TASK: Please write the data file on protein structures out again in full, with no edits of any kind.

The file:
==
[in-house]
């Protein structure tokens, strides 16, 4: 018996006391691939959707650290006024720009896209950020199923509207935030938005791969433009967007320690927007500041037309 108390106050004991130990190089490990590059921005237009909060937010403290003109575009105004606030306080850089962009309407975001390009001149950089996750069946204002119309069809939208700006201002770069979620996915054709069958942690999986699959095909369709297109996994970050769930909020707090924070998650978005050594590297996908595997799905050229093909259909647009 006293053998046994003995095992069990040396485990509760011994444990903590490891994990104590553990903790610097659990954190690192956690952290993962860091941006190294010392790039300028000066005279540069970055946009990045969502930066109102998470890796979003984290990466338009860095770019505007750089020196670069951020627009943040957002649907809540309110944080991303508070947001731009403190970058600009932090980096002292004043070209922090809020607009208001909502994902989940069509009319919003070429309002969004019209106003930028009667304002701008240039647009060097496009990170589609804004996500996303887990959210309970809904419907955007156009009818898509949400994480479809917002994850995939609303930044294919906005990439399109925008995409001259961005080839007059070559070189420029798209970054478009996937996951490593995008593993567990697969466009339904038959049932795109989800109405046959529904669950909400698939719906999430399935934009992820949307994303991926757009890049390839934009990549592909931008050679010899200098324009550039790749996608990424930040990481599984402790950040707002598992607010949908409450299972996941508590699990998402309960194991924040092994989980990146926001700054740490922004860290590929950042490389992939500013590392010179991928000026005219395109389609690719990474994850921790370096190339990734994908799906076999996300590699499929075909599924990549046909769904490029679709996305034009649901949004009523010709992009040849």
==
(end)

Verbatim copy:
[in-house]
């Protein structure tokens, strides 16, 4: 018996006391691939959707650290006024720009896209950020199923509207935030938005791969433009967007320690927007500041037309 108390106050004991130990190089490990590059921005237009909060937010403290003109575009105004606030306080850089962009309407975001390009001149950089996750069946204002119309069809939208700006201002770069979620996915054709069958942690999986699959095909369709297109996994970050769930909020707090924070998650978005050594590297996908595997799905050229093909259909647009 006293053998046994003995095992069990040396485990509760011994444990903590490891994990104590553990903790610097659990954190690192956690952290993962860091941006190294010392790039300028000066005279540069970055946009990045969502930066109102998470890796979003984290990466338009860095770019505007750089020196670069951020627009943040957002649907809540309110944080991303508070947001731009403190970058600009932090980096002292004043070209922090809020607009208001909502994902989940069509009319919003070429309002969004019209106003930028009667304002701008240039647009060097496009990170589609804004996500996303887990959210309970809904419907955007156009009818898509949400994480479809917002994850995939609303930044294919906005990439399109925008995409001259961005080839007059070559070189420029798209970054478009996937996951490593995008593993567990697969466009339904038959049932795109989800109405046959529904669950909400698939719906999430399935934009992820949307994303991926757009890049390839934009990549592909931008050679010899200098324009550039790749996608990424930040990481599984402790950040707002598992607010949908409450299972996941508590699990998402309960194991924040092994989980990146926001700054740490922004860290590929950042490389992939500013590392010179991928000026005219395109389609690719990474994850921790370096190339990734994908799906076999996300590699499929075909599924990549046909769904490029679709996305034009649901949004009523010709992009040849």